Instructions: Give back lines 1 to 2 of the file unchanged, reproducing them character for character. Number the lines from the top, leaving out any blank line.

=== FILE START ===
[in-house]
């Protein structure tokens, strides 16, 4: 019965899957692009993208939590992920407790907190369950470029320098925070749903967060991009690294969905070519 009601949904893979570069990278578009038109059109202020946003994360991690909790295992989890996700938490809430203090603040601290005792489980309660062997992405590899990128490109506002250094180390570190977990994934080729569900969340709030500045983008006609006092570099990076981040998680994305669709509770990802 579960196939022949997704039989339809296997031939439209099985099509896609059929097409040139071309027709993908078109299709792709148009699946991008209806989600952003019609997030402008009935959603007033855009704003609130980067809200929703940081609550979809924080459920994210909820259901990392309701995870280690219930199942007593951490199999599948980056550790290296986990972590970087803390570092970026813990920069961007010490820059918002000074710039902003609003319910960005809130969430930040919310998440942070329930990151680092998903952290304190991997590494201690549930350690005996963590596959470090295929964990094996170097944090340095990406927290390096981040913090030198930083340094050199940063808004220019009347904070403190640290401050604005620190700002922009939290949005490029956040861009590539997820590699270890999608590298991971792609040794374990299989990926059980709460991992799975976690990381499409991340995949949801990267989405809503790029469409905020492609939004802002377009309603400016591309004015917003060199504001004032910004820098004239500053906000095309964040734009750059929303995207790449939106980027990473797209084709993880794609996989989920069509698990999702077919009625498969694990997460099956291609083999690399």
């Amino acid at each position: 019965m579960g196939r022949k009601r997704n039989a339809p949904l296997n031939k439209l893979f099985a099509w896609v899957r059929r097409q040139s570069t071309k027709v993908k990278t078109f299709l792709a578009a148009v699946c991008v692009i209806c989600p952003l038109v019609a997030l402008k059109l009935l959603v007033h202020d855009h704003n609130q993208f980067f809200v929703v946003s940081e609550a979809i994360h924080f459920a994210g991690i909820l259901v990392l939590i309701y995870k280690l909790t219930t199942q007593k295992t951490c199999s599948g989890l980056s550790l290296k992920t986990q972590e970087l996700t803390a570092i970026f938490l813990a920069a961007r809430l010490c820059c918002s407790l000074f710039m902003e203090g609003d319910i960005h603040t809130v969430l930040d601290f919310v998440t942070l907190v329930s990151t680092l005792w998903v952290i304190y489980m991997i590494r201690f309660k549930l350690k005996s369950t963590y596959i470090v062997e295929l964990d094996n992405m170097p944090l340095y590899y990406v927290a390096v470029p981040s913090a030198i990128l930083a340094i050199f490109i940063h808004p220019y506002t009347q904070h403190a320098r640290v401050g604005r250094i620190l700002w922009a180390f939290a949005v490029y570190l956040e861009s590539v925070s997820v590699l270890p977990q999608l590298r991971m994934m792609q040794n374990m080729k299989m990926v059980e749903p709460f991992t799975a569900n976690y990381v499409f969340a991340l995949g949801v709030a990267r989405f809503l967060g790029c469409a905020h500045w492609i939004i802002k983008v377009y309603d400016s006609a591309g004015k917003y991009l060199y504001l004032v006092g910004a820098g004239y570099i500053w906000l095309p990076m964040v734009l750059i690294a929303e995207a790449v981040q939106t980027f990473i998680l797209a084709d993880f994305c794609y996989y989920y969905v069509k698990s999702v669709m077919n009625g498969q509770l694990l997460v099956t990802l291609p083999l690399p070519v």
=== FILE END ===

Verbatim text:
[in-house]
């Protein structure tokens, strides 16, 4: 019965899957692009993208939590992920407790907190369950470029320098925070749903967060991009690294969905070519 009601949904893979570069990278578009038109059109202020946003994360991690909790295992989890996700938490809430203090603040601290005792489980309660062997992405590899990128490109506002250094180390570190977990994934080729569900969340709030500045983008006609006092570099990076981040998680994305669709509770990802 579960196939022949997704039989339809296997031939439209099985099509896609059929097409040139071309027709993908078109299709792709148009699946991008209806989600952003019609997030402008009935959603007033855009704003609130980067809200929703940081609550979809924080459920994210909820259901990392309701995870280690219930199942007593951490199999599948980056550790290296986990972590970087803390570092970026813990920069961007010490820059918002000074710039902003609003319910960005809130969430930040919310998440942070329930990151680092998903952290304190991997590494201690549930350690005996963590596959470090295929964990094996170097944090340095990406927290390096981040913090030198930083340094050199940063808004220019009347904070403190640290401050604005620190700002922009939290949005490029956040861009590539997820590699270890999608590298991971792609040794374990299989990926059980709460991992799975976690990381499409991340995949949801990267989405809503790029469409905020492609939004802002377009309603400016591309004015917003060199504001004032910004820098004239500053906000095309964040734009750059929303995207790449939106980027990473797209084709993880794609996989989920069509698990999702077919009625498969694990997460099956291609083999690399």